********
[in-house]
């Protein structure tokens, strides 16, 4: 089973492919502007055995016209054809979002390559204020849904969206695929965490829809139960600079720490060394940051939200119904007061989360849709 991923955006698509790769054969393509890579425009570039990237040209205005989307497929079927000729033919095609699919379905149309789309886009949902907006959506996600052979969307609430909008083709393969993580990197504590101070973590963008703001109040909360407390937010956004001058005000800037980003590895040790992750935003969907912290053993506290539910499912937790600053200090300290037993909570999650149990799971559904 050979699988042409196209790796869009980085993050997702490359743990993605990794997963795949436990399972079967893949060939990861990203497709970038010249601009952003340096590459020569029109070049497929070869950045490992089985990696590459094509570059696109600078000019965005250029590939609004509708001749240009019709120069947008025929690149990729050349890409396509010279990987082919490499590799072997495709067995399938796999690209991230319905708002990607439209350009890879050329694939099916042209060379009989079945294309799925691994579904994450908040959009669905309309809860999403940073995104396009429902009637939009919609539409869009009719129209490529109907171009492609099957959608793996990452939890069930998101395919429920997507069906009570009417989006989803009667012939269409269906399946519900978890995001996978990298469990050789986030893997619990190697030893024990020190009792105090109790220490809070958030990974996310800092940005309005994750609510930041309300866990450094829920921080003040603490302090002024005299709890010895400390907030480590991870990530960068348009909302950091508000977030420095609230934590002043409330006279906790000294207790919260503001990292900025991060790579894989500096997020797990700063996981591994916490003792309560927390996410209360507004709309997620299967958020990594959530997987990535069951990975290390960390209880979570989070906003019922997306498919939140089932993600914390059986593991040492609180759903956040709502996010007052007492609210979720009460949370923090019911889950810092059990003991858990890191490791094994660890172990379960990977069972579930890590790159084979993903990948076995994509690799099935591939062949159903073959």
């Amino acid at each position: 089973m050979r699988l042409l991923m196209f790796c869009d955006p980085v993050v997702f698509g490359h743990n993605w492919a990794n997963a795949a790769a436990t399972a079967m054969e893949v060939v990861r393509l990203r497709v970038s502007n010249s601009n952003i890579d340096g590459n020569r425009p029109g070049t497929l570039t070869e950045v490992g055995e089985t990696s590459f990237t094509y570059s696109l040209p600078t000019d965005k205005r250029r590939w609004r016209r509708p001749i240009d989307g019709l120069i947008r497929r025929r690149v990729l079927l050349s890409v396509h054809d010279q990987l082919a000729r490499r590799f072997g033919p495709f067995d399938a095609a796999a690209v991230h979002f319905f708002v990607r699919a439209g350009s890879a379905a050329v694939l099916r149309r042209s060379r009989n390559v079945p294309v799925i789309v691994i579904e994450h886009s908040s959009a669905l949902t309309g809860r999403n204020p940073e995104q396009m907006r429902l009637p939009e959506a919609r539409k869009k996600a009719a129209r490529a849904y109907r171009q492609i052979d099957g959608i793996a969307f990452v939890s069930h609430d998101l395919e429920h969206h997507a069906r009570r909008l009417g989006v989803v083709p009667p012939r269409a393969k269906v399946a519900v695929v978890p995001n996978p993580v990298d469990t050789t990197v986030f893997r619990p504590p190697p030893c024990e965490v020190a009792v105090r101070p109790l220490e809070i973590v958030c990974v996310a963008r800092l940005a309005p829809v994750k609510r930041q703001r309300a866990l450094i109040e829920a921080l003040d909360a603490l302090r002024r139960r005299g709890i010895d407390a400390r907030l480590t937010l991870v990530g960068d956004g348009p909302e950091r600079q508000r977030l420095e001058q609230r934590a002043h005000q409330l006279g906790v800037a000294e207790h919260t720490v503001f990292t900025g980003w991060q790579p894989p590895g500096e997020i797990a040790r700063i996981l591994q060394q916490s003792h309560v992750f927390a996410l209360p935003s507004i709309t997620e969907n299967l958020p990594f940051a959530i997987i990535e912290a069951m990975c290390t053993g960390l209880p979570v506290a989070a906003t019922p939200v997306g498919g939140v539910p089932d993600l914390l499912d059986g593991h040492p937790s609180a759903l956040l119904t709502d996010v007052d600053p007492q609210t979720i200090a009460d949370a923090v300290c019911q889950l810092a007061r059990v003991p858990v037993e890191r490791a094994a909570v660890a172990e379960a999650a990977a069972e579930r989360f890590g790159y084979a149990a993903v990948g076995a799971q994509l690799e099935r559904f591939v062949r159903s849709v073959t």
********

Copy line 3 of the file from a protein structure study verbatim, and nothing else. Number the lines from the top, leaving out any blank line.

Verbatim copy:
């Amino acid at each position: 089973m050979r699988l042409l991923m196209f790796c869009d955006p980085v993050v997702f698509g490359h743990n993605w492919a990794n997963a795949a790769a436990t399972a079967m054969e893949v060939v990861r393509l990203r497709v970038s502007n010249s601009n952003i890579d340096g590459n020569r425009p029109g070049t497929l570039t070869e950045v490992g055995e089985t990696s590459f990237t094509y570059s696109l040209p600078t000019d965005k205005r250029r590939w609004r016209r509708p001749i240009d989307g019709l120069i947008r497929r025929r690149v990729l079927l050349s890409v396509h054809d010279q990987l082919a000729r490499r590799f072997g033919p495709f067995d399938a095609a796999a690209v991230h979002f319905f708002v990607r699919a439209g350009s890879a379905a050329v694939l099916r149309r042209s060379r009989n390559v079945p294309v799925i789309v691994i579904e994450h886009s908040s959009a669905l949902t309309g809860r999403n204020p940073e995104q396009m907006r429902l009637p939009e959506a919609r539409k869009k996600a009719a129209r490529a849904y109907r171009q492609i052979d099957g959608i793996a969307f990452v939890s069930h609430d998101l395919e429920h969206h997507a069906r009570r909008l009417g989006v989803v083709p009667p012939r269409a393969k269906v399946a519900v695929v978890p995001n996978p993580v990298d469990t050789t990197v986030f893997r619990p504590p190697p030893c024990e965490v020190a009792v105090r101070p109790l220490e809070i973590v958030c990974v996310a963008r800092l940005a309005p829809v994750k609510r930041q703001r309300a866990l450094i109040e829920a921080l003040d909360a603490l302090r002024r139960r005299g709890i010895d407390a400390r907030l480590t937010l991870v990530g960068d956004g348009p909302e950091r600079q508000r977030l420095e001058q609230r934590a002043h005000q409330l006279g906790v800037a000294e207790h919260t720490v503001f990292t900025g980003w991060q790579p894989p590895g500096e997020i797990a040790r700063i996981l591994q060394q916490s003792h309560v992750f927390a996410l209360p935003s507004i709309t997620e969907n299967l958020p990594f940051a959530i997987i990535e912290a069951m990975c290390t053993g960390l209880p979570v506290a989070a906003t019922p939200v997306g498919g939140v539910p089932d993600l914390l499912d059986g593991h040492p937790s609180a759903l956040l119904t709502d996010v007052d600053p007492q609210t979720i200090a009460d949370a923090v300290c019911q889950l810092a007061r059990v003991p858990v037993e890191r490791a094994a909570v660890a172990e379960a999650a990977a069972e579930r989360f890590g790159y084979a149990a993903v990948g076995a799971q994509l690799e099935r559904f591939v062949r159903s849709v073959t």